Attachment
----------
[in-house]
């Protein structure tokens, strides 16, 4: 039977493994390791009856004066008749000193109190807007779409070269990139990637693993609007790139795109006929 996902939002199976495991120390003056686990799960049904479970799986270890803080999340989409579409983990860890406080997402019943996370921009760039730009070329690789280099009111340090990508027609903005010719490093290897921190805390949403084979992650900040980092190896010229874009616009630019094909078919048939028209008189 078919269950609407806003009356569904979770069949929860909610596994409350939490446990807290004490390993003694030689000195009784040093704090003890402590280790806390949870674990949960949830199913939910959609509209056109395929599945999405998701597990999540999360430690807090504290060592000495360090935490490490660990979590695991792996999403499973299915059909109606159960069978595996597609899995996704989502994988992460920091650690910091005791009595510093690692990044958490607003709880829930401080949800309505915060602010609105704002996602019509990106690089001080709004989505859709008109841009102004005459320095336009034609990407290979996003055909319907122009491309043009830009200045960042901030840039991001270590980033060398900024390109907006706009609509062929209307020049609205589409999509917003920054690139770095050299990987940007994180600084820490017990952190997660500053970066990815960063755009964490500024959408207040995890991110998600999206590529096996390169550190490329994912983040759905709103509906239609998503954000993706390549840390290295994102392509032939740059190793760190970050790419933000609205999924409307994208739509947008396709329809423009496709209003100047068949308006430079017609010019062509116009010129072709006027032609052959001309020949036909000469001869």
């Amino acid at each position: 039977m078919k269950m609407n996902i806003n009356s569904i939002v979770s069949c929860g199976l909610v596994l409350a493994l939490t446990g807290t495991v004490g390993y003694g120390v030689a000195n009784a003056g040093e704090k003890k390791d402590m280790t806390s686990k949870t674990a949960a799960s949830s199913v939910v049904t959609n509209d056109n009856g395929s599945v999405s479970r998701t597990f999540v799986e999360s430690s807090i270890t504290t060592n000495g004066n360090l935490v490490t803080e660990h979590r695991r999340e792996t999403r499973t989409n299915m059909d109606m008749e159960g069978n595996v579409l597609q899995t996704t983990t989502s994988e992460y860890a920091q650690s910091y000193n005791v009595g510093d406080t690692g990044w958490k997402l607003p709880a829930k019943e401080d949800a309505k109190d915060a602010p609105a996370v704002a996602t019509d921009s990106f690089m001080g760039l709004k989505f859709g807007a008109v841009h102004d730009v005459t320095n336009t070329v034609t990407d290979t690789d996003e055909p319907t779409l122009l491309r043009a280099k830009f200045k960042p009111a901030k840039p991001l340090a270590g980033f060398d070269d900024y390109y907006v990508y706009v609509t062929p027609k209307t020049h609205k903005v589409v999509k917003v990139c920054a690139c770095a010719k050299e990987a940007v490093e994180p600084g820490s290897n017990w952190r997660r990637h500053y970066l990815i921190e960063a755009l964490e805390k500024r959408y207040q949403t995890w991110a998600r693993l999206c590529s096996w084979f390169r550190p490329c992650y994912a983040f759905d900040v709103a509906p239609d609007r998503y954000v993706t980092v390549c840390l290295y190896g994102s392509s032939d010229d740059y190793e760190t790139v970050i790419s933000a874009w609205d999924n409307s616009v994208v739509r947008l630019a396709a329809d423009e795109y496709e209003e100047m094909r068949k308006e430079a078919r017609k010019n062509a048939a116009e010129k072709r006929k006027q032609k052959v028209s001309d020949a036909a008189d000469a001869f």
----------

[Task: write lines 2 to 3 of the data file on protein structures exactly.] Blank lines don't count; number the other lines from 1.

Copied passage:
């Protein structure tokens, strides 16, 4: 039977493994390791009856004066008749000193109190807007779409070269990139990637693993609007790139795109006929 996902939002199976495991120390003056686990799960049904479970799986270890803080999340989409579409983990860890406080997402019943996370921009760039730009070329690789280099009111340090990508027609903005010719490093290897921190805390949403084979992650900040980092190896010229874009616009630019094909078919048939028209008189 078919269950609407806003009356569904979770069949929860909610596994409350939490446990807290004490390993003694030689000195009784040093704090003890402590280790806390949870674990949960949830199913939910959609509209056109395929599945999405998701597990999540999360430690807090504290060592000495360090935490490490660990979590695991792996999403499973299915059909109606159960069978595996597609899995996704989502994988992460920091650690910091005791009595510093690692990044958490607003709880829930401080949800309505915060602010609105704002996602019509990106690089001080709004989505859709008109841009102004005459320095336009034609990407290979996003055909319907122009491309043009830009200045960042901030840039991001270590980033060398900024390109907006706009609509062929209307020049609205589409999509917003920054690139770095050299990987940007994180600084820490017990952190997660500053970066990815960063755009964490500024959408207040995890991110998600999206590529096996390169550190490329994912983040759905709103509906239609998503954000993706390549840390290295994102392509032939740059190793760190970050790419933000609205999924409307994208739509947008396709329809423009496709209003100047068949308006430079017609010019062509116009010129072709006027032609052959001309020949036909000469001869």
């Amino acid at each position: 039977m078919k269950m609407n996902i806003n009356s569904i939002v979770s069949c929860g199976l909610v596994l409350a493994l939490t446990g807290t495991v004490g390993y003694g120390v030689a000195n009784a003056g040093e704090k003890k390791d402590m280790t806390s686990k949870t674990a949960a799960s949830s199913v939910v049904t959609n509209d056109n009856g395929s599945v999405s479970r998701t597990f999540v799986e999360s430690s807090i270890t504290t060592n000495g004066n360090l935490v490490t803080e660990h979590r695991r999340e792996t999403r499973t989409n299915m059909d109606m008749e159960g069978n595996v579409l597609q899995t996704t983990t989502s994988e992460y860890a920091q650690s910091y000193n005791v009595g510093d406080t690692g990044w958490k997402l607003p709880a829930k019943e401080d949800a309505k109190d915060a602010p609105a996370v704002a996602t019509d921009s990106f690089m001080g760039l709004k989505f859709g807007a008109v841009h102004d730009v005459t320095n336009t070329v034609t990407d290979t690789d996003e055909p319907t779409l122009l491309r043009a280099k830009f200045k960042p009111a901030k840039p991001l340090a270590g980033f060398d070269d900024y390109y907006v990508y706009v609509t062929p027609k209307t020049h609205k903005v589409v999509k917003v990139c920054a690139c770095a010719k050299e990987a940007v490093e994180p600084g820490s290897n017990w952190r997660r990637h500053y970066l990815i921190e960063a755009l964490e805390k500024r959408y207040q949403t995890w991110a998600r693993l999206c590529s096996w084979f390169r550190p490329c992650y994912a983040f759905d900040v709103a509906p239609d609007r998503y954000v993706t980092v390549c840390l290295y190896g994102s392509s032939d010229d740059y190793e760190t790139v970050i790419s933000a874009w609205d999924n409307s616009v994208v739509r947008l630019a396709a329809d423009e795109y496709e209003e100047m094909r068949k308006e430079a078919r017609k010019n062509a048939a116009e010129k072709r006929k006027q032609k052959v028209s001309d020949a036909a008189d000469a001869f």